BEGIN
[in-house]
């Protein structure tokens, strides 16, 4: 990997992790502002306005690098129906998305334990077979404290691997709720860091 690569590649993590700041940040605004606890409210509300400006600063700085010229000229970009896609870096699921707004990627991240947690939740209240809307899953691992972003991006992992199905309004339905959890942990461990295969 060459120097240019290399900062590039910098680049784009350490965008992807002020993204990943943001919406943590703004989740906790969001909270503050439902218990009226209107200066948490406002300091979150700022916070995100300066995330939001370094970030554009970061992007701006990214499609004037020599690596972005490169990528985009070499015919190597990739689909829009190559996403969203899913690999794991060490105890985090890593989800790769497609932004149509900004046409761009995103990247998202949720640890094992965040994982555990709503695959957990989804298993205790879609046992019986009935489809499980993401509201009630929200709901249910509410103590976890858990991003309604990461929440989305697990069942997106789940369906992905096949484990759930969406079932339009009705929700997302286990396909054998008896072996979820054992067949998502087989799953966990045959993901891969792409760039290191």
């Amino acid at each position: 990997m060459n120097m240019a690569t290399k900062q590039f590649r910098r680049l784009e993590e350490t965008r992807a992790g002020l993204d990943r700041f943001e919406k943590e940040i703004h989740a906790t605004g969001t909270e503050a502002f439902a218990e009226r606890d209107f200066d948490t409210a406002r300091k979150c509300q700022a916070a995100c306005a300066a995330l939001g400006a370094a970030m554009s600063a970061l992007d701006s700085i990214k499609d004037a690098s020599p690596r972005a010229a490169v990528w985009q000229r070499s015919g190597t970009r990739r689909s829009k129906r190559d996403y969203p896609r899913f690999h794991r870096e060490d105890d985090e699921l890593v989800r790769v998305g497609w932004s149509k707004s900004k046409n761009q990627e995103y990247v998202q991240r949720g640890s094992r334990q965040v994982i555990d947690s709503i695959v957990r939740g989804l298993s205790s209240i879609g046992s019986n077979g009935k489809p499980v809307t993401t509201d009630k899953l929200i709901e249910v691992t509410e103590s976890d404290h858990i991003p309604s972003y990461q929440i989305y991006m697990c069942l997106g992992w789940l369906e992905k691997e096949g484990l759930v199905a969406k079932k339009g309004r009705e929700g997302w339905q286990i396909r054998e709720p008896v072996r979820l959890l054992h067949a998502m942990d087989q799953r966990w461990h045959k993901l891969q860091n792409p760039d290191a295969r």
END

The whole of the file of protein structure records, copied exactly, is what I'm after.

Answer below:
[in-house]
């Protein structure tokens, strides 16, 4: 990997992790502002306005690098129906998305334990077979404290691997709720860091 690569590649993590700041940040605004606890409210509300400006600063700085010229000229970009896609870096699921707004990627991240947690939740209240809307899953691992972003991006992992199905309004339905959890942990461990295969 060459120097240019290399900062590039910098680049784009350490965008992807002020993204990943943001919406943590703004989740906790969001909270503050439902218990009226209107200066948490406002300091979150700022916070995100300066995330939001370094970030554009970061992007701006990214499609004037020599690596972005490169990528985009070499015919190597990739689909829009190559996403969203899913690999794991060490105890985090890593989800790769497609932004149509900004046409761009995103990247998202949720640890094992965040994982555990709503695959957990989804298993205790879609046992019986009935489809499980993401509201009630929200709901249910509410103590976890858990991003309604990461929440989305697990069942997106789940369906992905096949484990759930969406079932339009009705929700997302286990396909054998008896072996979820054992067949998502087989799953966990045959993901891969792409760039290191």
């Amino acid at each position: 990997m060459n120097m240019a690569t290399k900062q590039f590649r910098r680049l784009e993590e350490t965008r992807a992790g002020l993204d990943r700041f943001e919406k943590e940040i703004h989740a906790t605004g969001t909270e503050a502002f439902a218990e009226r606890d209107f200066d948490t409210a406002r300091k979150c509300q700022a916070a995100c306005a300066a995330l939001g400006a370094a970030m554009s600063a970061l992007d701006s700085i990214k499609d004037a690098s020599p690596r972005a010229a490169v990528w985009q000229r070499s015919g190597t970009r990739r689909s829009k129906r190559d996403y969203p896609r899913f690999h794991r870096e060490d105890d985090e699921l890593v989800r790769v998305g497609w932004s149509k707004s900004k046409n761009q990627e995103y990247v998202q991240r949720g640890s094992r334990q965040v994982i555990d947690s709503i695959v957990r939740g989804l298993s205790s209240i879609g046992s019986n077979g009935k489809p499980v809307t993401t509201d009630k899953l929200i709901e249910v691992t509410e103590s976890d404290h858990i991003p309604s972003y990461q929440i989305y991006m697990c069942l997106g992992w789940l369906e992905k691997e096949g484990l759930v199905a969406k079932k339009g309004r009705e929700g997302w339905q286990i396909r054998e709720p008896v072996r979820l959890l054992h067949a998502m942990d087989q799953r966990w461990h045959k993901l891969q860091n792409p760039d290191a295969r």